Why is the correct verb here aimer instead of adorer? Whenever I translate aime as "love", I lose a heart and get a prompt telling me that I should have translated it as "like". Is there a rule I'm unaware of?

May 8, 2015


I also would like an answer to this. I thought the rule was to use aimer only when talking about love between people, and adorer otherwise!

July 16, 2018


I tried Aimer est beau and was wrong. Latin allows that construction, so I hoped it would pass in French too. Why is it wrong?

November 11, 2014


It would pass in other romance languages ("amare è bello", "amar é bom/bonito" etc., correct me if I'm wrong), but french has been much more influenced by germanic languages through history, maybe that's the reason. Germanic languages are very fond of dummy subjects, such as "it"/"es"/"det" etc. to fill in the subject position, while romance languages very often don't need it. English: It rains German: Es regnet Italian: Piove Portuguese: Chove but french: il pleut.

February 27, 2015


Why is it de and not à here? In the notes it says that à is used for constructions without an object and de is used for constructions with an object. My understanding is that this sentence doesn't have an object because it doesn't specify what they're loving, so I said "C'est beau à aimer" but was marked wrong.

January 3, 2015


This is an impersonal expression where "it" does not refer to a specific thing, as you said. It is a general statement like stating the weather. If "c'" had been referring to a real subject then the impersonal expression would use "à" instead of "de." "J'aime mon livre. C'est facile à lire." / "I love my book. It's easy to read." vs. "C'est facile de lire." / "It's easy to read." The latter is a general statement about reading while the former refers only to the aforementioned book.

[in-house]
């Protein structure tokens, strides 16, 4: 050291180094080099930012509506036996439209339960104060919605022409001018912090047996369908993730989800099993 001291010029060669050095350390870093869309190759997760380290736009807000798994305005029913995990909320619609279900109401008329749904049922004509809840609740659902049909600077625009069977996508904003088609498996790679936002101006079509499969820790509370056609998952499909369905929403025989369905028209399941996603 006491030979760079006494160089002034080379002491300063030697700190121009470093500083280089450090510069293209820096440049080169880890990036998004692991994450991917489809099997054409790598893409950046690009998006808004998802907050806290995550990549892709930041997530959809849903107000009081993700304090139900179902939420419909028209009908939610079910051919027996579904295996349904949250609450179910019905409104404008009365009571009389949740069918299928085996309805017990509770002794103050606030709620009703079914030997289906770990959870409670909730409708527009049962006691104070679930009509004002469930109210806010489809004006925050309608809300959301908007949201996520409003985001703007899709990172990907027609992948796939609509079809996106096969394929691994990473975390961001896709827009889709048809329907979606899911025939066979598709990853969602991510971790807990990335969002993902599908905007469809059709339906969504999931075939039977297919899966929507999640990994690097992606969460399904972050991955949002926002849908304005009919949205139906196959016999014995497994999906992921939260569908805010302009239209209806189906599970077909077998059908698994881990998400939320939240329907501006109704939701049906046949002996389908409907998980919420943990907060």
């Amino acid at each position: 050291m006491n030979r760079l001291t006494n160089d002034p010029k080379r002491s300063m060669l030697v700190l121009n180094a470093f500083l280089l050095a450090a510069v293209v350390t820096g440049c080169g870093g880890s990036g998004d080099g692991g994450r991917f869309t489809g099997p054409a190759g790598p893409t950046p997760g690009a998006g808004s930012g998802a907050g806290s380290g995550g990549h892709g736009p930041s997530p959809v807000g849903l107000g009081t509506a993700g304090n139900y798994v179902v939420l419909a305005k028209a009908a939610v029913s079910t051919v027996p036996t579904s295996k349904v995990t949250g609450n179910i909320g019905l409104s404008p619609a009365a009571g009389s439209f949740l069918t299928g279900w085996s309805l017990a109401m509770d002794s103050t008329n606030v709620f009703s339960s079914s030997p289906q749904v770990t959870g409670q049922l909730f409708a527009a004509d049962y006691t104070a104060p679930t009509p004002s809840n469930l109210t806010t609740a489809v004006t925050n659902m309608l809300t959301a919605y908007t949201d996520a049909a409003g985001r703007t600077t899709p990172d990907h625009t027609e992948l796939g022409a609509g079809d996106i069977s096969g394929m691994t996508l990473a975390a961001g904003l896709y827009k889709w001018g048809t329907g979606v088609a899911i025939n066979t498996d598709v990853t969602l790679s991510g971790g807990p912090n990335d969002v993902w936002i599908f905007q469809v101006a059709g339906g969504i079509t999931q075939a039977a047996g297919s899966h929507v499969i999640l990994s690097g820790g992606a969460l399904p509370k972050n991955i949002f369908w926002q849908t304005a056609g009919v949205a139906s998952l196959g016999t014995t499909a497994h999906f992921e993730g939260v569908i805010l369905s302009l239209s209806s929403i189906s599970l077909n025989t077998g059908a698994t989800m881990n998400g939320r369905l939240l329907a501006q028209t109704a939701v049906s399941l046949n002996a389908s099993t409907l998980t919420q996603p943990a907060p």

February 8, 2015

[deactivated user]

    Thank you. That was a great explanation!

    April 10, 2015


    A great explanation. Thanks.

    October 13, 2018


    Can it be "Aimer, c'est beau"?

    October 7, 2015


    That's what I put, and they counted it wrong. I think that it should be correct, as long as that comma is in there.

    October 15, 2015


    Duolingo reported 'C'est joli d'aimer' as incorrect. Any reason why joli doesn't sound good in that sentence?

    June 25, 2013


    To my understanding, joli means 'pretty, nice, lovely' more than beautiful (which would translate to belle/beaux). Joli is not quite as strong of a word.

    August 23, 2013


    Il est beau d'aimer would be wrong?

    June 28, 2014


    I'm noticing that I consistently leave out "de" in places such as this. What's the rule? Also, I thought "c'est' was used when there was an article following and "il est" when there is no article. Do I have this wrong in my head? Merci.

    July 30, 2014


    The de is required in impersonal expressions like "c'est difficile de parler" or "il est amusant de patiner." The structure for phrases with a "dummy" subject (where "it" or "c'" doesn't refer to a specific thing) follow this structure: c'est + adjective + preposition (de) + infinitive. Typically "c'est" is considered more informal and is more common in spoken French, while "il est" is more commonly written.